News

San Amaro construction nearly complete

The annoyance of taking a detour to avoid the construction on San Amaro Drive is nearly a thing of the past.
Nearly.
“I think it is a bit delayed,” said Janet Gavarrete, University Campus Planner. “But it’s all normal, typical construction delays.”
Poor weather and the chore of maintaining the traffic flow were the main reasons for construction setbacks, Gavarrete said.
“[The construction] hasn’t been delayed significantly though,” said Gavarrete.
The project, which was originally slated for completion in January, has been pushed back until mid-February, said a city consultant.
“They better finish it soon,” said student Jamie Rosler, “because it’s quite an obstruction in my daily travels.”
Regardless of the slight postponement, which accompanies virtually any project of this nature, the end result will be well worth the wait, said Gavarrete.
“We beautify and enhance our University edge,” said Gavarrete.
Speeding along San Amaro Drive was the main safety concern and reason for the renovation, said Gavarrete.
When the project is complete, it will offer sidewalks, lighting, medians, crosswalks, improved signs, a traffic circle, landscaping and irrigation.
“The improvements are meant to slow traffic through residential areas and provide a safer mode of travel through the area,” said Gavarrete.
The new road layout-including a large traffic circle and tighter, narrower turns-is strategically designed to slow traffic.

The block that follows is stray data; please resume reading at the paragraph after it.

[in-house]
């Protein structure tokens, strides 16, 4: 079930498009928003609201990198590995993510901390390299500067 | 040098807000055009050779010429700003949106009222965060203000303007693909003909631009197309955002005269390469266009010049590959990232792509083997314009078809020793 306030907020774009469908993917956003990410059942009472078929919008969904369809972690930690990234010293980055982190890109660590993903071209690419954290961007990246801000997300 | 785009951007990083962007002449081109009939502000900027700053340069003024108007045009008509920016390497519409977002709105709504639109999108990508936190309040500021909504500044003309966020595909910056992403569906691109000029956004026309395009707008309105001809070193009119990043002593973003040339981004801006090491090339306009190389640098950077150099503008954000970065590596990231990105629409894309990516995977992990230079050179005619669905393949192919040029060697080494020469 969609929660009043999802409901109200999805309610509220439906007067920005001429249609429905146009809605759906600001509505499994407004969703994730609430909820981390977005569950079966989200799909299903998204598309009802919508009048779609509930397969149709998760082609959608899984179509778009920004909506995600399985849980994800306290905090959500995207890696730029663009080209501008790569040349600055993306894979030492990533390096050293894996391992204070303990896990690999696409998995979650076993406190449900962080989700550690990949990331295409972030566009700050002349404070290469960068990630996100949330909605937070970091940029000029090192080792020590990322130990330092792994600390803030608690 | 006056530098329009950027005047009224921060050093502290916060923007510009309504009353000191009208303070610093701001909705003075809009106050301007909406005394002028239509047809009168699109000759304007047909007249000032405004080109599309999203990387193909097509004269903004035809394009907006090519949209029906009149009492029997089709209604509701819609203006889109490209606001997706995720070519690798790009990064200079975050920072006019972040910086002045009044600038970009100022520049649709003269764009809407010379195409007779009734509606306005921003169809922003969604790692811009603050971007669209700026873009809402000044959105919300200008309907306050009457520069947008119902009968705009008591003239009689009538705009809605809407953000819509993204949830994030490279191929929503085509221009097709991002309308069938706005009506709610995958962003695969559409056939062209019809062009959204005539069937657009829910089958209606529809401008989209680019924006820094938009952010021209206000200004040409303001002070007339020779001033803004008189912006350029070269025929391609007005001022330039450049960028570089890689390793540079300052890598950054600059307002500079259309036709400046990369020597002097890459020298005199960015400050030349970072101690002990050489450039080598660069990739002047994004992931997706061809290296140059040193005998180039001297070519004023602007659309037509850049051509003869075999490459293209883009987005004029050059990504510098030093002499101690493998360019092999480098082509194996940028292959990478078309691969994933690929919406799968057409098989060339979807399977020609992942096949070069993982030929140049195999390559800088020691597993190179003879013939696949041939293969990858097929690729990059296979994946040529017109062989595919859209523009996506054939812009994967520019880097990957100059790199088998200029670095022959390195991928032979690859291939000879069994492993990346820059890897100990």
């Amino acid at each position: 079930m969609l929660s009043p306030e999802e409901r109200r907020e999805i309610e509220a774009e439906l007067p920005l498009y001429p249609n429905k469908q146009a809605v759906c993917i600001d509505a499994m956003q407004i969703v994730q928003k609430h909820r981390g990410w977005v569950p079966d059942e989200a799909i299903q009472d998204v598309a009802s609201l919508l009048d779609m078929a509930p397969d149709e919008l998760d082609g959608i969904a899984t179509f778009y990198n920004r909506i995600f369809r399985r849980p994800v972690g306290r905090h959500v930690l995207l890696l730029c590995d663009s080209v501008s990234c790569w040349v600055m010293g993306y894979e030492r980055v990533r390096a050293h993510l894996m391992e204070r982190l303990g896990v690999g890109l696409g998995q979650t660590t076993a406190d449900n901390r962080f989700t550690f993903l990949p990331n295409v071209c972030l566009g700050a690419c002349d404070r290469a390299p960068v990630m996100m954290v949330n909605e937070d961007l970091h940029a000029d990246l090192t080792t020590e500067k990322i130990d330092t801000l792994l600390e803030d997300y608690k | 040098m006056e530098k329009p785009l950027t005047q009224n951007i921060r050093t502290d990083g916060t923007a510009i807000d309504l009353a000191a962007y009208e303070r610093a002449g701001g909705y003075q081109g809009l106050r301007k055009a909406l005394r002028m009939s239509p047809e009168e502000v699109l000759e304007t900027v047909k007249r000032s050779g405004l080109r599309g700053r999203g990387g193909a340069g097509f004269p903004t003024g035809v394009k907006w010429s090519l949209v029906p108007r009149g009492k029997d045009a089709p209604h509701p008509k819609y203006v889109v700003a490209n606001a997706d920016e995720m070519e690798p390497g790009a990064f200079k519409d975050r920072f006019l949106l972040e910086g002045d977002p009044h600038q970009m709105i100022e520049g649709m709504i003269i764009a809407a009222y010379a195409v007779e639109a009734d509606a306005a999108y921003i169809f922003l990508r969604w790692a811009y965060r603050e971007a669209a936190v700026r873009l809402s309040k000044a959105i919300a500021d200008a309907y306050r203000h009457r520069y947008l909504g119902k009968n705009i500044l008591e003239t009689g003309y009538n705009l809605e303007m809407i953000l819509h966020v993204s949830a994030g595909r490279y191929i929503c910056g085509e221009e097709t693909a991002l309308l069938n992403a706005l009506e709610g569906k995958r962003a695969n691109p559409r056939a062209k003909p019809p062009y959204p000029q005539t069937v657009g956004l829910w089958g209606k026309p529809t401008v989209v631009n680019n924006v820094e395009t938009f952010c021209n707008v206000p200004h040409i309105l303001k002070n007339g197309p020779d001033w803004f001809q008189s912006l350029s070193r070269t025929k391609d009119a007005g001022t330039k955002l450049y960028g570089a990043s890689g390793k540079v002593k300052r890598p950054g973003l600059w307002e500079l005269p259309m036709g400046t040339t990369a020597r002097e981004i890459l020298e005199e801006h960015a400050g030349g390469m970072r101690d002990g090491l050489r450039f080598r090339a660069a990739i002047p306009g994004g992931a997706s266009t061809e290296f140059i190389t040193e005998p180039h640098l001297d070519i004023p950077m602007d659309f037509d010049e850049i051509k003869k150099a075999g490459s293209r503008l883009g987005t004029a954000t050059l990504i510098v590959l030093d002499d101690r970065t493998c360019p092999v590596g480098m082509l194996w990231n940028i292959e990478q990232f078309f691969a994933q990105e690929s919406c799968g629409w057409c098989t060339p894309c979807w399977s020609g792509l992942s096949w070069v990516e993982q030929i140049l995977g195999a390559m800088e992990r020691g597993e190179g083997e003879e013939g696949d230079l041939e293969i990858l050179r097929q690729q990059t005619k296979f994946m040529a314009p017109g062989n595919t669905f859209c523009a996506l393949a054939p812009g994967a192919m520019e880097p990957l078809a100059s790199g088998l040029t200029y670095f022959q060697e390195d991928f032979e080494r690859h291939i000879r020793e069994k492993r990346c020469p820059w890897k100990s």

The improvements were decided upon after numerous meetings between the University and the Community Relations Committee also known as the “Town and Gown,” said Gavarrete.
“It’s not going to slow people down,” said skeptical student, Israel Andrews. “They’re still going to want to go fast through those curves and if one of their tires goes up on a curb it’s going to flip their car.
“The best way to slow people down out there would be to put a cop in the middle of the road,” Andrews said.
The University of Miami funded the $1,030,000 plan, but the project is officially headed by the city of Coral Gables, Gavarrete said.
“As a condition of passing the University’s Master Plan Amendment in 1998, the city required the University to fund the improvements.
“But the University went ahead on their own volition to add a lot more,” Gavarrete said.

January 25, 2002

Reporters

The Miami Hurricane

Student newspaper at the University of Miami


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